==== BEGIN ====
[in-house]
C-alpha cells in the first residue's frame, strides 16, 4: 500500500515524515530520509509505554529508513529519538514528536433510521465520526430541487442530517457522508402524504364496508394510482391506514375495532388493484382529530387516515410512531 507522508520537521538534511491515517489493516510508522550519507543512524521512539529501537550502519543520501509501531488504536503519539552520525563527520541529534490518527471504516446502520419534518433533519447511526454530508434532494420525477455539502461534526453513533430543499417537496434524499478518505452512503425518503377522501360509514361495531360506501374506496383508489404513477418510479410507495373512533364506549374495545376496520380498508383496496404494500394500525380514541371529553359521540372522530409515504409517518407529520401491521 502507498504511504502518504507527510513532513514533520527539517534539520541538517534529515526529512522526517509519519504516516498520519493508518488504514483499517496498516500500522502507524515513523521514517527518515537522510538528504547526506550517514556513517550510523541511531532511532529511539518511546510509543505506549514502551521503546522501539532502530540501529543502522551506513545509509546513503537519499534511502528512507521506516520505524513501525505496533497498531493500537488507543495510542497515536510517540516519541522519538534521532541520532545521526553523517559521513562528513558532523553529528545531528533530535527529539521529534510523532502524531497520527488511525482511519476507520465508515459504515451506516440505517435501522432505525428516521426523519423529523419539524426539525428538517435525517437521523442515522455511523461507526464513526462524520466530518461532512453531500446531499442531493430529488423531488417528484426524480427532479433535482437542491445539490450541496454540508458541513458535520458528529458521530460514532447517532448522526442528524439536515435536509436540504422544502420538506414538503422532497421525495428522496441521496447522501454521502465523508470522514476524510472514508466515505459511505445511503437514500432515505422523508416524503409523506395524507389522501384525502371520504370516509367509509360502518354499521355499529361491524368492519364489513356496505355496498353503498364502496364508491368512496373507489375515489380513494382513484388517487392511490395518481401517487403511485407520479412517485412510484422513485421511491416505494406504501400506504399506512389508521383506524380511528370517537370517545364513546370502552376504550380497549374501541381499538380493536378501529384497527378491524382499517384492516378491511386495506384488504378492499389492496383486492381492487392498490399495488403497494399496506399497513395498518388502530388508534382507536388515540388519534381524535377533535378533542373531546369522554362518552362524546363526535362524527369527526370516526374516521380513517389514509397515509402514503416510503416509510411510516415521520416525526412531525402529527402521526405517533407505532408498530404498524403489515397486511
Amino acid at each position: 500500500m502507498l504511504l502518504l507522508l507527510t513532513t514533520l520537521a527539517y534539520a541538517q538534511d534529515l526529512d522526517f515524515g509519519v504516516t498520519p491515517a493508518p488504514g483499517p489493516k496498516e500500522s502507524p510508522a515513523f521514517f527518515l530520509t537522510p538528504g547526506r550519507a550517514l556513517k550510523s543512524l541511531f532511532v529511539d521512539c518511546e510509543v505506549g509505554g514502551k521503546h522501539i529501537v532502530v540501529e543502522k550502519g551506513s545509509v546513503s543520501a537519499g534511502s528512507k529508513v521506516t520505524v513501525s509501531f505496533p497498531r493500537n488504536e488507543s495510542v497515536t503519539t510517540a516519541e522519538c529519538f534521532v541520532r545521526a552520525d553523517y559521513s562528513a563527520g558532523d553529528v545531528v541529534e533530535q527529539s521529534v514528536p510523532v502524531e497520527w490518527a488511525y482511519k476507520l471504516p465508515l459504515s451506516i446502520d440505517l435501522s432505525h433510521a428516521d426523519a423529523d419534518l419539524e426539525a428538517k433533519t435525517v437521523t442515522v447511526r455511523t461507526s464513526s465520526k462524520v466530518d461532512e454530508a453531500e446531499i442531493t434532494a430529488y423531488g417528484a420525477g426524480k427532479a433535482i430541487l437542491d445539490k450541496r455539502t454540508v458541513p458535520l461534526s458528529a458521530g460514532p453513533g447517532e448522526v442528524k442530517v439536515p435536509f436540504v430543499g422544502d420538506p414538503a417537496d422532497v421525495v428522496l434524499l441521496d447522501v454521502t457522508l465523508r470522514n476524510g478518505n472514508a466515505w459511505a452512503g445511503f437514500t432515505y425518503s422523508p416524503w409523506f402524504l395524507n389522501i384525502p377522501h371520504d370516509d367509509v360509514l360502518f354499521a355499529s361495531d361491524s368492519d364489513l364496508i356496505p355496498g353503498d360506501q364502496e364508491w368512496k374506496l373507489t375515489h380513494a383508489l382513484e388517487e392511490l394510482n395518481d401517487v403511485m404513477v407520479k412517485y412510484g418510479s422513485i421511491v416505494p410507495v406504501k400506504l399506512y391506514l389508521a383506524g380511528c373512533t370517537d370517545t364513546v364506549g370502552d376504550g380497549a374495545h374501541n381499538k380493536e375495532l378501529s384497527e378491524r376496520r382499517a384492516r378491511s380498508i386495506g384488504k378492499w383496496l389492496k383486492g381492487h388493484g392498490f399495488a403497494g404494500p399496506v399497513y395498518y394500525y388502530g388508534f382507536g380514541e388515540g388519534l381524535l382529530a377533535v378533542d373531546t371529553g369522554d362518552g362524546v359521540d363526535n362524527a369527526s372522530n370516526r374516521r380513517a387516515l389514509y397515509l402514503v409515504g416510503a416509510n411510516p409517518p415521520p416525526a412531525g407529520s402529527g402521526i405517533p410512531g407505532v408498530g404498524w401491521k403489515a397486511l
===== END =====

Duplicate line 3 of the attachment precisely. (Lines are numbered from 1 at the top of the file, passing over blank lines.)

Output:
Amino acid at each position: 500500500m502507498l504511504l502518504l507522508l507527510t513532513t514533520l520537521a527539517y534539520a541538517q538534511d534529515l526529512d522526517f515524515g509519519v504516516t498520519p491515517a493508518p488504514g483499517p489493516k496498516e500500522s502507524p510508522a515513523f521514517f527518515l530520509t537522510p538528504g547526506r550519507a550517514l556513517k550510523s543512524l541511531f532511532v529511539d521512539c518511546e510509543v505506549g509505554g514502551k521503546h522501539i529501537v532502530v540501529e543502522k550502519g551506513s545509509v546513503s543520501a537519499g534511502s528512507k529508513v521506516t520505524v513501525s509501531f505496533p497498531r493500537n488504536e488507543s495510542v497515536t503519539t510517540a516519541e522519538c529519538f534521532v541520532r545521526a552520525d553523517y559521513s562528513a563527520g558532523d553529528v545531528v541529534e533530535q527529539s521529534v514528536p510523532v502524531e497520527w490518527a488511525y482511519k476507520l471504516p465508515l459504515s451506516i446502520d440505517l435501522s432505525h433510521a428516521d426523519a423529523d419534518l419539524e426539525a428538517k433533519t435525517v437521523t442515522v447511526r455511523t461507526s464513526s465520526k462524520v466530518d461532512e454530508a453531500e446531499i442531493t434532494a430529488y423531488g417528484a420525477g426524480k427532479a433535482i430541487l437542491d445539490k450541496r455539502t454540508v458541513p458535520l461534526s458528529a458521530g460514532p453513533g447517532e448522526v442528524k442530517v439536515p435536509f436540504v430543499g422544502d420538506p414538503a417537496d422532497v421525495v428522496l434524499l441521496d447522501v454521502t457522508l465523508r470522514n476524510g478518505n472514508a466515505w459511505a452512503g445511503f437514500t432515505y425518503s422523508p416524503w409523506f402524504l395524507n389522501i384525502p377522501h371520504d370516509d367509509v360509514l360502518f354499521a355499529s361495531d361491524s368492519d364489513l364496508i356496505p355496498g353503498d360506501q364502496e364508491w368512496k374506496l373507489t375515489h380513494a383508489l382513484e388517487e392511490l394510482n395518481d401517487v403511485m404513477v407520479k412517485y412510484g418510479s422513485i421511491v416505494p410507495v406504501k400506504l399506512y391506514l389508521a383506524g380511528c373512533t370517537d370517545t364513546v364506549g370502552d376504550g380497549a374495545h374501541n381499538k380493536e375495532l378501529s384497527e378491524r376496520r382499517a384492516r378491511s380498508i386495506g384488504k378492499w383496496l389492496k383486492g381492487h388493484g392498490f399495488a403497494g404494500p399496506v399497513y395498518y394500525y388502530g388508534f382507536g380514541e388515540g388519534l381524535l382529530a377533535v378533542d373531546t371529553g369522554d362518552g362524546v359521540d363526535n362524527a369527526s372522530n370516526r374516521r380513517a387516515l389514509y397515509l402514503v409515504g416510503a416509510n411510516p409517518p415521520p416525526a412531525g407529520s402529527g402521526i405517533p410512531g407505532v408498530g404498524w401491521k403489515a397486511l